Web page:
Writer’s Desk: Alan Campbell

Alan Campbell takes us on a tour of his writing room.

We asked Tor author Alan Campbell to tell us a little about where he writes his novels. His latest entry, God Of Clocks, is out now priced at £17.99 in hardback. This is the latest in a series of articles supporting War Of The Words, the world’s greatest competition in SF literature, where you have the chance to get your own SF novel published by Tor. For more details, click here (opens in a new tab).

Alan Campbell

campbell-alanI write in our attic, which doubles as our guest bedroom, hence the bed. It’s a long narrow space filled with boxes of stuff which have been carefully shoved out of the way to give the impression of tidiness in this photo. I hoovered using Photoshop.

The chest of drawers against the back wall is one of several places throughout the flat that we use to store books. As much as I’d love a library, we don’t have the space. The wide computer screen allows me to view two pages of text side by side, as you’d read them in a book, which is handy. The speakers were liberated from a skip by a friend of mine. A local business gave me the laserjet printer for free because it didn’t work and they were going to throw it out, but I managed to fix it with a $3 spare part ordered from America, and now it works fine. This small achievement makes me inordinately proud, in a manly sort of way.

On my desk sits my Compact Edition of the Oxford English Dictionary, complete with magnifying glass to view the tiny print. I bought it in a Cancer Research shop in Marlborough. The books are outrageously heavy, and I should use them more than I do. I need the exercise.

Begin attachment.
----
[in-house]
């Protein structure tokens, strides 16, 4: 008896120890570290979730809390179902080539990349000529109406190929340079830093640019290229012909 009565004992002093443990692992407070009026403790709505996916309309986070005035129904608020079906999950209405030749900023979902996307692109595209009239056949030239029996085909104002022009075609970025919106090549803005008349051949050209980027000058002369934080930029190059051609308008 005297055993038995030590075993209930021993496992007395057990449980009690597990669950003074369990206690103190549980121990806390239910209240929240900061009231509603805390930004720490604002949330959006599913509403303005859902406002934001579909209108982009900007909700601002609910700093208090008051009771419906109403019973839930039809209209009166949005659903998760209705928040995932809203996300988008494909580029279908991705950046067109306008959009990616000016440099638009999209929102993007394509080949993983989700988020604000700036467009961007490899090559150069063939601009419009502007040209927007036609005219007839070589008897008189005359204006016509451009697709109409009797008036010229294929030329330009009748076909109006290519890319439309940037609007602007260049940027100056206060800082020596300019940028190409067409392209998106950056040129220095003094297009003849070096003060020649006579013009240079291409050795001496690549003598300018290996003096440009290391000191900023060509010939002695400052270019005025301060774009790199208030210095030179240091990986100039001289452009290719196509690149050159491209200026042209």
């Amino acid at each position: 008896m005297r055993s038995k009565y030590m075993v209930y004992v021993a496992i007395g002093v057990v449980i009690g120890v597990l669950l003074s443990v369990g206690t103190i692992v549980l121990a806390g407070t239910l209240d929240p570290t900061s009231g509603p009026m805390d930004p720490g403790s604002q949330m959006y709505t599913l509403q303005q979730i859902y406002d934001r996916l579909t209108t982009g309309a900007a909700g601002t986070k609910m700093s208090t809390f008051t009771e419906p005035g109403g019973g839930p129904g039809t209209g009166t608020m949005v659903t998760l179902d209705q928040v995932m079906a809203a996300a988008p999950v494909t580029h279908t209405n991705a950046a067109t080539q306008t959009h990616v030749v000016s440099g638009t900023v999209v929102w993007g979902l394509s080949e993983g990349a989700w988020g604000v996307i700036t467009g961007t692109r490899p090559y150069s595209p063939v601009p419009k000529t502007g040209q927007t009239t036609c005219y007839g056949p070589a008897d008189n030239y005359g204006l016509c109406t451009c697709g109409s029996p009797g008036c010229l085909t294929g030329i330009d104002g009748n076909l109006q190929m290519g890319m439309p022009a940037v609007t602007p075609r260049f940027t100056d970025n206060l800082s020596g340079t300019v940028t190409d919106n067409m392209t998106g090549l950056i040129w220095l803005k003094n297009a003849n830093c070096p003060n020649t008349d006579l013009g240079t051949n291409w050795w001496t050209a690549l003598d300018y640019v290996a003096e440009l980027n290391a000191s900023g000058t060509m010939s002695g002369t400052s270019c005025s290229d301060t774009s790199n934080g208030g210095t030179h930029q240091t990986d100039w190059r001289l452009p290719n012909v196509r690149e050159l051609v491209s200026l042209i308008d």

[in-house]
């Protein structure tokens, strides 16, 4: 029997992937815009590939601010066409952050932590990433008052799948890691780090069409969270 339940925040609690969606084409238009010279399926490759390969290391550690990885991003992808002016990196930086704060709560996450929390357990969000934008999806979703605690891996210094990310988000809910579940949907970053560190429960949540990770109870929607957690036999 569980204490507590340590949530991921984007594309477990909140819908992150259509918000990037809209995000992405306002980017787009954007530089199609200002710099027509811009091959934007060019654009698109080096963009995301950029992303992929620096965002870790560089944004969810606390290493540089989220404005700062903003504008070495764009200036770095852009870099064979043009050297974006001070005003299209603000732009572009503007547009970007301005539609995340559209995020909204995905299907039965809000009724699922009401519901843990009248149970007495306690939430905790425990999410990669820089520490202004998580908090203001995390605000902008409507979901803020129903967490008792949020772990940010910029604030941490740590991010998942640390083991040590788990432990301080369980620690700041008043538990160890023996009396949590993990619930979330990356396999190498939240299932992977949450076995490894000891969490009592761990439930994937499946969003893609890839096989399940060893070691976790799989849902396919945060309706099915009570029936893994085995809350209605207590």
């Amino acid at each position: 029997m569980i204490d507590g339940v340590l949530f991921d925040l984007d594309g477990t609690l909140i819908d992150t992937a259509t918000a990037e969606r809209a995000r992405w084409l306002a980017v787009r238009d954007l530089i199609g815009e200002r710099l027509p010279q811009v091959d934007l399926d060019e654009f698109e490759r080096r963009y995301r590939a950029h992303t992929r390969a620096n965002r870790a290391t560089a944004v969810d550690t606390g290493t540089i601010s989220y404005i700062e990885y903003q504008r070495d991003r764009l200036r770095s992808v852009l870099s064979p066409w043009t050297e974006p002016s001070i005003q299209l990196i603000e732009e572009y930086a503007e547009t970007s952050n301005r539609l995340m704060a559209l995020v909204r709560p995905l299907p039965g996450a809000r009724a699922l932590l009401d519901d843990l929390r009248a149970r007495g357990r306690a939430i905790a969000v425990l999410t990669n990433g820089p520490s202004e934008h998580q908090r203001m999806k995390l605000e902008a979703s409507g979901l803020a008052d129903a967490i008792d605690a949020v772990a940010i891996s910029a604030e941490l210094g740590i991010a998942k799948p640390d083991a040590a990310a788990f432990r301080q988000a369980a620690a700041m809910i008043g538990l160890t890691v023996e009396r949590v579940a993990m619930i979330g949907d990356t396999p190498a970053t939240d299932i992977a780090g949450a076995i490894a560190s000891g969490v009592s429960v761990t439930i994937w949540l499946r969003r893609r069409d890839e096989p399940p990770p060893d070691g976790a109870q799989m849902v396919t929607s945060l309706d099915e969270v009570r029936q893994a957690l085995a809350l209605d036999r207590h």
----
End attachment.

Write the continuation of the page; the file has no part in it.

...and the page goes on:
From my window I can look across the town rooftops and see green fields and hills. Because this is Scotland, it is always raining outside. The roller blind for that window fell off, and I haven’t got round to replacing it yet. To keep the glare of the sun off my monitor, I use a large piece of cardboard that fits in there neatly. It happens to be a promotional poster for “Scar Night”, which has my name plastered across it. I find this all rather embarrassing when we have guests. It’s not vanity, honest… just laziness.

Most of the hardbacks on the bookshelves are modern first editions, or signed copies, but not valuable (yet!) Books on archaeology and yoga belong to my partner. Looking through the others, I see I’m missing a lot of my favourites, which means I’ve lent them to people and I’d forgotten about it until now. The grubby little book in the cabinet is “The Works of Aristotle, Complete Edition with Engravings” published in 1779. It’s not worth much, but I like it because it’s so old and because it has that musty earth-and-spice smell that you find in dark little second hand bookshops.

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